4. Alphabetical Navigation Order Can Enhance Search Experience

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Above: TractorSupply.com alphabetical navbar

TractorSupply.com organizes their main nav bar alphabetically. This makes sense given the wide range of goods they offer. Once you mouse-over a particular link, the sub-nave presents the visitor with a four-column layout which is organized by brand, sub categories, helpful tips or an offer. Given the amount of products offered by the online merchant, a larger sub nav to help visitors find what they want makes a great deal of sense. The alphabetical organization makes it easier to scan for products than if they were arranged differently.

TIP: Consider using larger sub-menus when you need to call attention to content without making it a main design feature of the page. If you have a large product offering, consider alphabetical and other ways of sorting content that are friendly to the way your customer likes to search.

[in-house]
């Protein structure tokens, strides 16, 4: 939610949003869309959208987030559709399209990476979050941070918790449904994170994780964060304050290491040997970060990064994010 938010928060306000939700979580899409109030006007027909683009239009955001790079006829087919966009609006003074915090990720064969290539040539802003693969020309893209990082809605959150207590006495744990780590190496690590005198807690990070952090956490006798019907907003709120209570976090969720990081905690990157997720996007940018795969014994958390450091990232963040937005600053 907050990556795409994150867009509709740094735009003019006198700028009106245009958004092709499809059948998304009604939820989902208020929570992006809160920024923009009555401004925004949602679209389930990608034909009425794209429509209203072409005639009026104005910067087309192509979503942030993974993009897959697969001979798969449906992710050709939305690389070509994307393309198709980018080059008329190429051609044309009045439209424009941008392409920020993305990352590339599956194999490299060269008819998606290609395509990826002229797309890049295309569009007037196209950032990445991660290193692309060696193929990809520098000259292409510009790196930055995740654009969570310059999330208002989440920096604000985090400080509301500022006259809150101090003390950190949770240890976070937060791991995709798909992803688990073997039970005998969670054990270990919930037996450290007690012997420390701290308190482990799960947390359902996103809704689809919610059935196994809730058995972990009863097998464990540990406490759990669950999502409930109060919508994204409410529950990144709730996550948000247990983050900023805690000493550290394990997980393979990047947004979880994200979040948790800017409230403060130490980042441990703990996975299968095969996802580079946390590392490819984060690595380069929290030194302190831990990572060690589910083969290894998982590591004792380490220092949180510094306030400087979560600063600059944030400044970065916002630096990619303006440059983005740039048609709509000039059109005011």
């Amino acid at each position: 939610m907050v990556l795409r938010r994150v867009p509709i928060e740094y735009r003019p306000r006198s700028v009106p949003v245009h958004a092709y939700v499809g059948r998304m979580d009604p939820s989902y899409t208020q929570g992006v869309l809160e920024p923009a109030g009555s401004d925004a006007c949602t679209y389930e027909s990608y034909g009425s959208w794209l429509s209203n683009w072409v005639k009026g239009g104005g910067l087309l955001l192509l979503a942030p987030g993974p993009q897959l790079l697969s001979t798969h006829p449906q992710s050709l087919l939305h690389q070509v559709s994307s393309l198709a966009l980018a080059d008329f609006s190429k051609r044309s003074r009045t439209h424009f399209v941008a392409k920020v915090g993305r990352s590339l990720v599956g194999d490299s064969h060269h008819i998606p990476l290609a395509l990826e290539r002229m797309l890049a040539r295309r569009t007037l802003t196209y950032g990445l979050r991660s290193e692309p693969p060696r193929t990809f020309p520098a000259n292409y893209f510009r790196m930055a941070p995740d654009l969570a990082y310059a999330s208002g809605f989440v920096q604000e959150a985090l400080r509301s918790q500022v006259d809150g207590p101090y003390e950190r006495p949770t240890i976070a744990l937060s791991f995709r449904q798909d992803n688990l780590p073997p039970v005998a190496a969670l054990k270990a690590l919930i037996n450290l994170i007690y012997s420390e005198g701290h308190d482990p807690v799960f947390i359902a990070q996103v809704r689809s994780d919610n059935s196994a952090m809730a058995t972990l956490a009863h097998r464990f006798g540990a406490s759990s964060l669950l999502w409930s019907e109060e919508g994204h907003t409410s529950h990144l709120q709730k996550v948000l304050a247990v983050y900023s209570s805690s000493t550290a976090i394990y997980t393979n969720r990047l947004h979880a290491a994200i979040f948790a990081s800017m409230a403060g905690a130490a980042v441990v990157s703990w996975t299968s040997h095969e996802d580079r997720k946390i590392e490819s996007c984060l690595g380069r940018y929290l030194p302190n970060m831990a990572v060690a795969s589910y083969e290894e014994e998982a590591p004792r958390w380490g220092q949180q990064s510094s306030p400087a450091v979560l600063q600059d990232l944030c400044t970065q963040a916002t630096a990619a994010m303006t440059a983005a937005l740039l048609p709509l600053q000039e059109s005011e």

5. Be wary of blank content areas

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Above: TractorSupply.com Product specific page

In the case of TractorSupply.com. once you locate a specific product, you’ll find the usual sorts of information such as sku, brief description, specifications and reviews. Along the right hand side of the page are related products that “customers also viewed” and additional offers. On the pages I viewed, this sidebar column usually ran deeper than the specific product page content, and so there was a lot of white space that made it appear that something may be missing. The amount of content in the review, specification or description tabs affects whether the page looks correct or not.